Employers and their employees seem to have different views about the health system debates now under way in Washington.

The Henry J. Kaiser Family Foundation, Menlo Park, Calif., has released results of a survey showing that public support for major health system changes is lower but still strong.

Researchers interviewed 1,200 U.S. residents ages 18 and older between July and July 14.

About 56% of the participants said they believe that health reform is more important than ever, despite the recession, down from 61% in June.

Support for major changes is strong even though only 39% of participants believe changes would make their own families better off, and 32% believe reform would make no difference for their families.

But the percentage of participants said passage of a health care reform bill would make things worse for their own families has increased to 21%, from 11% in February, and 54% of the participants said they worry that Congress and President Obama will pass a bill that’s bad for the participants’ own families.

The percentage of participants who said the country would be worse off if health care reform passes rose to 23%, from 12%.

Another group, the American Benefits Council, Washington, worked with Miller & Chevalier Chartered, Washington, to conduct a survey of about 200 large and small U.S. employers.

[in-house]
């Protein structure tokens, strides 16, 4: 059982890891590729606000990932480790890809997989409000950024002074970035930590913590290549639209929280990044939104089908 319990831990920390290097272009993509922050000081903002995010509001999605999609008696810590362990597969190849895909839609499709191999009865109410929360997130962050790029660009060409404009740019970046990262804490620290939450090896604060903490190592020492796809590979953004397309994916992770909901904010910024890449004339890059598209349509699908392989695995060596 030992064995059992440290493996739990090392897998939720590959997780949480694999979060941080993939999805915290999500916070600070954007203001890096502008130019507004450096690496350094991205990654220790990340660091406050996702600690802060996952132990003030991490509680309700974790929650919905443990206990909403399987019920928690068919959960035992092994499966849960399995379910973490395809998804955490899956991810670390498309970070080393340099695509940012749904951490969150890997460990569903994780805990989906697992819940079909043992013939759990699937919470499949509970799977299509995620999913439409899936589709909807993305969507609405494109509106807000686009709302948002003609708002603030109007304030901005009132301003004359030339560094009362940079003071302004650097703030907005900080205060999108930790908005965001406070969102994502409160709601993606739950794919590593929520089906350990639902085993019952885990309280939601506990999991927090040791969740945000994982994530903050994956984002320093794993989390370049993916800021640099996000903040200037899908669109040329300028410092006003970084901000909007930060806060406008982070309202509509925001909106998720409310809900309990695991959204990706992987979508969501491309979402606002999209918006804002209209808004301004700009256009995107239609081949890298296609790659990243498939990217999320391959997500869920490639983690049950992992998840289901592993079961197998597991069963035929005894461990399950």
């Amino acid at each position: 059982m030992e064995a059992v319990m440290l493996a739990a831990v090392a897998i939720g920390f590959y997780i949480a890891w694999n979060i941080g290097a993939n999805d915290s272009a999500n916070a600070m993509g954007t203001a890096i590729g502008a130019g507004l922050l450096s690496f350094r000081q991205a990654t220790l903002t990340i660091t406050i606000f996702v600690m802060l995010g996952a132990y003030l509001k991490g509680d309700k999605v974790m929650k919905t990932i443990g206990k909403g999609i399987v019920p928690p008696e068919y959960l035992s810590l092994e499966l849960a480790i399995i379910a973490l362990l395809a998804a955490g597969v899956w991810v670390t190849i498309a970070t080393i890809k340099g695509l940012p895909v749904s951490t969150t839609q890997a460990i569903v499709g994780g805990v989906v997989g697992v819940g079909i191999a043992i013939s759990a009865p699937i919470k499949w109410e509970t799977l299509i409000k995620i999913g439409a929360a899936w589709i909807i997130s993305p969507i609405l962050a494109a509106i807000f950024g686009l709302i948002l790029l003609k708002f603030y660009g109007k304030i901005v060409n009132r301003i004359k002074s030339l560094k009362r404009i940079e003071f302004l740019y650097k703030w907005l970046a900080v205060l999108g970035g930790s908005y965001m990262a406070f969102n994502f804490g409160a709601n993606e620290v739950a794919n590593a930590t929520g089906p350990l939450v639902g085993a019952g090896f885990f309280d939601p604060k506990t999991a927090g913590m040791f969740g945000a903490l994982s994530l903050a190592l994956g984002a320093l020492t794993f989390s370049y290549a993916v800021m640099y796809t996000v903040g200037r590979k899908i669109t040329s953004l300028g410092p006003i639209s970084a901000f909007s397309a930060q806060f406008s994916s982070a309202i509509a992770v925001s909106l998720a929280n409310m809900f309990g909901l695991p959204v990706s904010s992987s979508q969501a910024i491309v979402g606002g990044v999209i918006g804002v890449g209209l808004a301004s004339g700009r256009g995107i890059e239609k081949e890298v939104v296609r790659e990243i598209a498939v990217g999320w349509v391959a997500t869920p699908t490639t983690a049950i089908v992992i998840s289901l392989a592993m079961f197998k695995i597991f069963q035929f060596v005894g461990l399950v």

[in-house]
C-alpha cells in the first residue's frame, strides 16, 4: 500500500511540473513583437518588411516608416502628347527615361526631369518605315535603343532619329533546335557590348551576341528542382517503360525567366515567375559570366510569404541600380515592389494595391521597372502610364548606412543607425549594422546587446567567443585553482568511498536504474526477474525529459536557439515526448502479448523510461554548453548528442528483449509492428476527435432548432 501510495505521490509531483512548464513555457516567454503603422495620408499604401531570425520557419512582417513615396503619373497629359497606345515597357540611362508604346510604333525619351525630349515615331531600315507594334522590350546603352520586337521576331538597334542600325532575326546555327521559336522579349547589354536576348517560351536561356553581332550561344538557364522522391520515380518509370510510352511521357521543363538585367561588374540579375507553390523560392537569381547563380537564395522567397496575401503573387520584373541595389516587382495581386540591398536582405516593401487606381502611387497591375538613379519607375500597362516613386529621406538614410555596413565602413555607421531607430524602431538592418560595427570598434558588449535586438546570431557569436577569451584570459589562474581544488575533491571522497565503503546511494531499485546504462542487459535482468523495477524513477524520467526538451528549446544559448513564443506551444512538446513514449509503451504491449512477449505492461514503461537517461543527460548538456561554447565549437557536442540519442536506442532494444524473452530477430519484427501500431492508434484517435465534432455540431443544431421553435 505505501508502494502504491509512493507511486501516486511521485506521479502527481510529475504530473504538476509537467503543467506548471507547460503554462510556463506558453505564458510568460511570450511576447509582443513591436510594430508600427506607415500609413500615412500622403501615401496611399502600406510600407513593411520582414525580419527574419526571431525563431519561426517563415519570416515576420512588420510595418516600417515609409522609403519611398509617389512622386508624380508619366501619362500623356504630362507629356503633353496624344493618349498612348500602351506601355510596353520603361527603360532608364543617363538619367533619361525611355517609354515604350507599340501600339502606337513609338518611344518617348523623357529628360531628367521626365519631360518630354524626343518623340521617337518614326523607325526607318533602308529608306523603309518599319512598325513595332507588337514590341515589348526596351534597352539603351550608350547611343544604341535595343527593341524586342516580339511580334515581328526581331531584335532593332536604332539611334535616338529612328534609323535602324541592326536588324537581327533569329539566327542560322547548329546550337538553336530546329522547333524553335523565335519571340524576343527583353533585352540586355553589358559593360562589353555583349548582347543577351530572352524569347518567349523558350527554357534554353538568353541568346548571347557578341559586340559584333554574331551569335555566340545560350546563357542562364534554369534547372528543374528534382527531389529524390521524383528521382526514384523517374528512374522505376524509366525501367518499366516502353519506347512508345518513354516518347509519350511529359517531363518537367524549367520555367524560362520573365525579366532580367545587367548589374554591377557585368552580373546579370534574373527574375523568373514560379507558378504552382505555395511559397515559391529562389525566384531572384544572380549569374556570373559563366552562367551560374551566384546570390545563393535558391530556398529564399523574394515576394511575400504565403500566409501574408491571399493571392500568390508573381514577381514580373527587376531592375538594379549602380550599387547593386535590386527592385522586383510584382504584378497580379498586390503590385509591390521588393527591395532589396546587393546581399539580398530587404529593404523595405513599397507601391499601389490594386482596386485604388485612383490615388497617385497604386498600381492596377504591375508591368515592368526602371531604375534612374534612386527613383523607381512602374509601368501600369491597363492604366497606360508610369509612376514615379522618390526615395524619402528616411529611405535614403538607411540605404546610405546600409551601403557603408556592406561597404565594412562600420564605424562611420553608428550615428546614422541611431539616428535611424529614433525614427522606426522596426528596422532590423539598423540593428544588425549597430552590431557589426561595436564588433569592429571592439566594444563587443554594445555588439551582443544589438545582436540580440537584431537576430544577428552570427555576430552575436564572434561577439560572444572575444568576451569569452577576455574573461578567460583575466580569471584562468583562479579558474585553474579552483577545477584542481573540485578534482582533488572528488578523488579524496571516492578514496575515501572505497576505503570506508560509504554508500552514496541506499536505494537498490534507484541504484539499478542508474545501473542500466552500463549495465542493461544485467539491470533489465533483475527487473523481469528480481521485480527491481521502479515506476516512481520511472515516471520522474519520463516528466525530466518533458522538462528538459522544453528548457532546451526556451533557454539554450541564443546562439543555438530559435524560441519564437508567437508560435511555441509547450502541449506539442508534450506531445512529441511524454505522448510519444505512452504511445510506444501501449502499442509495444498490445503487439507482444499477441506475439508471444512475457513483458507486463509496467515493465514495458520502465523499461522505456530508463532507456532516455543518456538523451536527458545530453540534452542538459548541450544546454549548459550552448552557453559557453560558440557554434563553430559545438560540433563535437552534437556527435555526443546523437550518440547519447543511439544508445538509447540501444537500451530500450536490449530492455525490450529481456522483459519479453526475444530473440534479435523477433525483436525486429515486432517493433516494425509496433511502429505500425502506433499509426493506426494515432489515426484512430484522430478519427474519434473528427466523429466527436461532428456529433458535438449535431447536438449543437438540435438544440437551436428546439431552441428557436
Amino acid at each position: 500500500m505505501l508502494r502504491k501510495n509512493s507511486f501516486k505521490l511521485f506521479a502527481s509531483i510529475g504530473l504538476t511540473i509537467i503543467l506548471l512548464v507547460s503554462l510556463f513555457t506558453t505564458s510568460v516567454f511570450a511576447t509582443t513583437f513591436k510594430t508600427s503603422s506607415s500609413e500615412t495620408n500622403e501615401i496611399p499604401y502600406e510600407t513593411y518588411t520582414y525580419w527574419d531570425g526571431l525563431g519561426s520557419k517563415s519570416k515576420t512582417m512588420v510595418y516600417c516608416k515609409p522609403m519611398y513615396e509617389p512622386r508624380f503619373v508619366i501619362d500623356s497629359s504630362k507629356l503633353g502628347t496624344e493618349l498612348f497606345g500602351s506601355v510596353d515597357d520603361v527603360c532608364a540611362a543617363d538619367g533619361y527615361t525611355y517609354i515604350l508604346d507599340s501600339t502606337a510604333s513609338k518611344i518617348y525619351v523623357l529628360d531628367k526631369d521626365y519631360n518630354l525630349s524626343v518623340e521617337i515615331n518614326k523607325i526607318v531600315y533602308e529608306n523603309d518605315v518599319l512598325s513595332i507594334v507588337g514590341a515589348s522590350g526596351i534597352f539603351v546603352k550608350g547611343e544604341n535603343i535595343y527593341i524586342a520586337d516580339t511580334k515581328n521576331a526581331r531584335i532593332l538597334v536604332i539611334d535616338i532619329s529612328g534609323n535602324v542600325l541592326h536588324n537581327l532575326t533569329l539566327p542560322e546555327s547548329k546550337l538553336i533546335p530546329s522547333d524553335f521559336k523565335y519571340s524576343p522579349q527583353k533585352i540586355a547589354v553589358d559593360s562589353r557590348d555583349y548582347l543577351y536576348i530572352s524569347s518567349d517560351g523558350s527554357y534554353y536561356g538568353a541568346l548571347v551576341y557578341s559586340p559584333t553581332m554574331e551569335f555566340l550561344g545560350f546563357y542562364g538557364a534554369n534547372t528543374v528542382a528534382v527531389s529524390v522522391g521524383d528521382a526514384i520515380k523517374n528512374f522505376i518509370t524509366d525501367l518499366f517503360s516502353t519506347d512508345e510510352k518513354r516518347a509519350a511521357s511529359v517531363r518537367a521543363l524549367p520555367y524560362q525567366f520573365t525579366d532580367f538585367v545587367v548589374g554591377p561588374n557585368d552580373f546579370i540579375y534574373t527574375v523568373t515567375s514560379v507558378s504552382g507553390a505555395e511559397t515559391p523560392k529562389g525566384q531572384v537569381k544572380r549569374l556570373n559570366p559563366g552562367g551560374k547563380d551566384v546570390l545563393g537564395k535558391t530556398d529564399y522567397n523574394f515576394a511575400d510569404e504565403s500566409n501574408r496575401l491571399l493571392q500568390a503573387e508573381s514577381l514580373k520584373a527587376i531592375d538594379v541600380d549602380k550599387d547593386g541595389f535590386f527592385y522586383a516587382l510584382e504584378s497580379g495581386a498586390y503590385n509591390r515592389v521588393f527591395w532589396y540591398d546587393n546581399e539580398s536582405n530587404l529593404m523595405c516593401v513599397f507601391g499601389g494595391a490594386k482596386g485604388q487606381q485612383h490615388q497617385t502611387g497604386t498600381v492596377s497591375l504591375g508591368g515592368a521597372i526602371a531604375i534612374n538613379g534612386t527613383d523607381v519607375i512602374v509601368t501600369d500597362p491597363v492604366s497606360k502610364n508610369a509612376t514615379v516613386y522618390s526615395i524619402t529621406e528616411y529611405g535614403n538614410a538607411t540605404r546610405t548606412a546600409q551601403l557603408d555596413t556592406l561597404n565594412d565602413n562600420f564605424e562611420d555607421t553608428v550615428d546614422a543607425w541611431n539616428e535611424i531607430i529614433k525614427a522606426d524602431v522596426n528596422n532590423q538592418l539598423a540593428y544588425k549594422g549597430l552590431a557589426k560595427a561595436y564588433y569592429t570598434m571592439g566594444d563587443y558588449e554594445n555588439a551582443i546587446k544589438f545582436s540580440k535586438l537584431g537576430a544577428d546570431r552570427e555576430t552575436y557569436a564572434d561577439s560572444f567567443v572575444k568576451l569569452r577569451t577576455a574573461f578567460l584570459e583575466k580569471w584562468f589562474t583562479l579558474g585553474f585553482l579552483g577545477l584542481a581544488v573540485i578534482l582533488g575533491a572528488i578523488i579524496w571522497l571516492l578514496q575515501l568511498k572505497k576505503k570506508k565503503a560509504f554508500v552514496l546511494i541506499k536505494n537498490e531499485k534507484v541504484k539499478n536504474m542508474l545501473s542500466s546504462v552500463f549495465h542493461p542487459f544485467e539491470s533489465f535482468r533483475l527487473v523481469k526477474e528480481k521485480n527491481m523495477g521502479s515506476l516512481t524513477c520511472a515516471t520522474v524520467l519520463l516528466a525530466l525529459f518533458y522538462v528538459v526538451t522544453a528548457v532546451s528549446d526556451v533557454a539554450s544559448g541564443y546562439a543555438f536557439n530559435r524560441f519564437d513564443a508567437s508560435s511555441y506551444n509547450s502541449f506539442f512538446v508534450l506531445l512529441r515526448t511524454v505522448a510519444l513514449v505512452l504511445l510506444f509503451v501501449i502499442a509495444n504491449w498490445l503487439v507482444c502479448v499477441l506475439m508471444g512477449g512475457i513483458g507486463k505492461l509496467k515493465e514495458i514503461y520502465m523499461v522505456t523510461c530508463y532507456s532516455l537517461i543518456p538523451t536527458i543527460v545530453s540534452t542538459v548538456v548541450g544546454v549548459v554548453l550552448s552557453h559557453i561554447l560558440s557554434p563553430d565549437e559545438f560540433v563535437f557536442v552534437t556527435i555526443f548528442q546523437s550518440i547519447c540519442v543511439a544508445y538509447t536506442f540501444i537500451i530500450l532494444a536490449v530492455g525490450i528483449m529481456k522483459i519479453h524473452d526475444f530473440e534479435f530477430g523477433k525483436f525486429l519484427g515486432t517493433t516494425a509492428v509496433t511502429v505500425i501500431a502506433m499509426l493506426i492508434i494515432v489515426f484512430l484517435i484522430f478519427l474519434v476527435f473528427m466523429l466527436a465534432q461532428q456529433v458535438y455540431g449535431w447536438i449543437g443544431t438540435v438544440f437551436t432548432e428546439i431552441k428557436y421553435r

About 82% of the participating employers said they want maintain the current system of having employer contributions for employee health coverage excluded from the employee’s income.

When asked to rank various approaches to the federal government’s role in a reformed health care system, Republicans and Democrats alike said that while they support expansion of programs to help the poor and believe there is a positive role for the government to play, they overwhelmingly oppose creating a new government plan: although 56% support the idea of government helping with choices among private plans, and 42% support expanding the government safety net, and just 11% support the concept of having a government plan compete directly with private insurers.

About 92% of the participating employers said they support the provisions of the Employee Retirement Income Security Act that preempt states’ ability to regulate group health plans with 50 or more participants.